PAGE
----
Spearheaded by The Duchess of Cambridge, patron of the National Portrait Gallery, Hold Still is a project to create a ‘unique collective portrait’ of the UK during lockdown.
Charmaine Budgen, who works in North Street’s Boots was enjoying her lunch break on the cathedral green when she walked past the book.
Charmaine, from Hermitage, near Chichester, said: “I do what a lot of people do and popped to the cathedral green to eat my sandwich, then decided to go for a stroll around.
“It just caught my eye so I researched the hashtag #ibelieveinbookfairies and saw a comment that was left with it.”
It turns out each of the 100 subjects featured in the bookwas given a copy to hide – and this particular copy was left by Sue Hicks from Prinsted.
Sue is pictured in the book her father, and she said: “My father was in the nursing home Marriott House. Because I was unable to visit him I was unaware of his decline. The care staff told me ‘Sue, you’ve got to come and see him through the glass’.”
The visit, captured by Kris Tanyag, clinical lead at the care home, was the last time Sue would be able to speak to her father. He died ten days later.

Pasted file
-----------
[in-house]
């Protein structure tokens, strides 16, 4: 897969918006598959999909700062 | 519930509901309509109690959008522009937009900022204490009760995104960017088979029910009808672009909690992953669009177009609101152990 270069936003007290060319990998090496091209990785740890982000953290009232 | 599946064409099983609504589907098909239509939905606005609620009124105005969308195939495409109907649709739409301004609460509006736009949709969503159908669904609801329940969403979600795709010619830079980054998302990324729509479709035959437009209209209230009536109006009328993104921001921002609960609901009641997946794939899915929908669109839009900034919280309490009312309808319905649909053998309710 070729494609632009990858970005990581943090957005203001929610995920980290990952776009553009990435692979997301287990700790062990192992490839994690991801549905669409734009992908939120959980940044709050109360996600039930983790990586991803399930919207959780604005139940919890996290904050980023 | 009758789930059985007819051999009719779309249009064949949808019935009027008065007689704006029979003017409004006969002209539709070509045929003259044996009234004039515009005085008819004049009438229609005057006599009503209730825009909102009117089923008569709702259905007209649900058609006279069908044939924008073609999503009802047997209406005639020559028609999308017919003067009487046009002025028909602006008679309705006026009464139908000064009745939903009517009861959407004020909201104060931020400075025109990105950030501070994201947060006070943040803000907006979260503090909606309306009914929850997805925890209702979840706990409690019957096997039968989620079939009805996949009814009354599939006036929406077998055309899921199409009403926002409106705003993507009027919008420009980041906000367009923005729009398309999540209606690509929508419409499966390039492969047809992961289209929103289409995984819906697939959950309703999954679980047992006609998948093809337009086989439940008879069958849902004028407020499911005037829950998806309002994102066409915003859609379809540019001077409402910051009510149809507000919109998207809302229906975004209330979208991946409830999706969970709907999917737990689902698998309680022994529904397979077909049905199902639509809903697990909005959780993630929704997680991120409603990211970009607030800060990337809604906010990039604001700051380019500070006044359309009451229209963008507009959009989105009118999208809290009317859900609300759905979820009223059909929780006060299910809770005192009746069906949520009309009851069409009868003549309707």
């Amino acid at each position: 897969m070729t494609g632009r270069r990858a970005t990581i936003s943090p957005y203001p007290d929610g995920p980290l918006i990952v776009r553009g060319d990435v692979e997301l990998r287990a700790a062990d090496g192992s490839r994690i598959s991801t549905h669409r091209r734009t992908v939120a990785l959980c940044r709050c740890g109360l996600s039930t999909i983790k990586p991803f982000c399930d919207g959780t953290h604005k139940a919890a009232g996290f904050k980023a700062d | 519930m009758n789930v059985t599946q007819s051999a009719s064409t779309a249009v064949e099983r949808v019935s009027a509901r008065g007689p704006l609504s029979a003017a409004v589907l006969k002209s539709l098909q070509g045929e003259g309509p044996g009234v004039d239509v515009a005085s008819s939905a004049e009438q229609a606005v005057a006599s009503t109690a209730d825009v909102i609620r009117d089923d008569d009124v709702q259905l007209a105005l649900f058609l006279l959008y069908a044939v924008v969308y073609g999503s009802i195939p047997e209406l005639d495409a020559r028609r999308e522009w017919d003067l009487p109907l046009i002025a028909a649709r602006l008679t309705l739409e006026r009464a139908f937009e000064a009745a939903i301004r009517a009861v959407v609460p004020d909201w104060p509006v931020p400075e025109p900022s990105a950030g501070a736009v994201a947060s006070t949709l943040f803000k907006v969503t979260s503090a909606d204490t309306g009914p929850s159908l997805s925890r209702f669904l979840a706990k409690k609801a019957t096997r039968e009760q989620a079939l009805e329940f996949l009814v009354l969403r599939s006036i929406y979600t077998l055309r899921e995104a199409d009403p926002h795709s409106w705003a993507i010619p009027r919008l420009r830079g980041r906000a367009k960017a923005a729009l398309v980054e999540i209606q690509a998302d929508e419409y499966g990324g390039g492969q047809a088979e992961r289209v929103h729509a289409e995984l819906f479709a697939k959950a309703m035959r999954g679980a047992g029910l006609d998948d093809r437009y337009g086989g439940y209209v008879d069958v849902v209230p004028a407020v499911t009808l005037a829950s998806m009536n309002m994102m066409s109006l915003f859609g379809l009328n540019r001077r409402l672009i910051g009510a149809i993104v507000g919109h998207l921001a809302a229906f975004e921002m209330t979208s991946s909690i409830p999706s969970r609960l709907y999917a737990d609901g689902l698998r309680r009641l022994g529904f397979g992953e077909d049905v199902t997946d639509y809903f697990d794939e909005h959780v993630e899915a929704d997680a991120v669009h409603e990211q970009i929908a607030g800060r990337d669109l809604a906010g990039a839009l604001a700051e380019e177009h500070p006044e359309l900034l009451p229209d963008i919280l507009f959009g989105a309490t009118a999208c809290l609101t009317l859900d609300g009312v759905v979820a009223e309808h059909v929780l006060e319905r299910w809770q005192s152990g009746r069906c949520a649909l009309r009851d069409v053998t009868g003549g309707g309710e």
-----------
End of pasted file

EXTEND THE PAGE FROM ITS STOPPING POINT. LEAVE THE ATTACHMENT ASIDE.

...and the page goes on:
“I’m just so grateful to the nurses and carers for making that happen,” Sue said.
“Kris captured the moment and I felt it was a tribute to Dad. He did a lot for people in the area and did a lot for schools and for the church. It’s a tribute to him but also to Kris and the care staff who did so much.
Sue and her husband decided to hide their copy of the book at the feet of the statue of St Richard by the cathedral – for it to be found by Charmaine later.
Charmaine said: “I didn’t know a huge amount about the book until I found it. It’s really quite gripping and emotional.
“It really meant so much to them to leave it there and it was somewhere that gave them hope during Covid. For them as a family, the cathedral and Bishop’s Palace Gardens, to go there for services and to have picnics.
“I had heard about the book on the news but things like this don’t usually happen to me so I couldn’t believe it.”
Sue, who volunteers at the Pallant House Gallery, added: “It has been something amazing to be a part of and lovely to know it will be a part of history. We’ve all been treated so well I feel that she made us a part of it all.”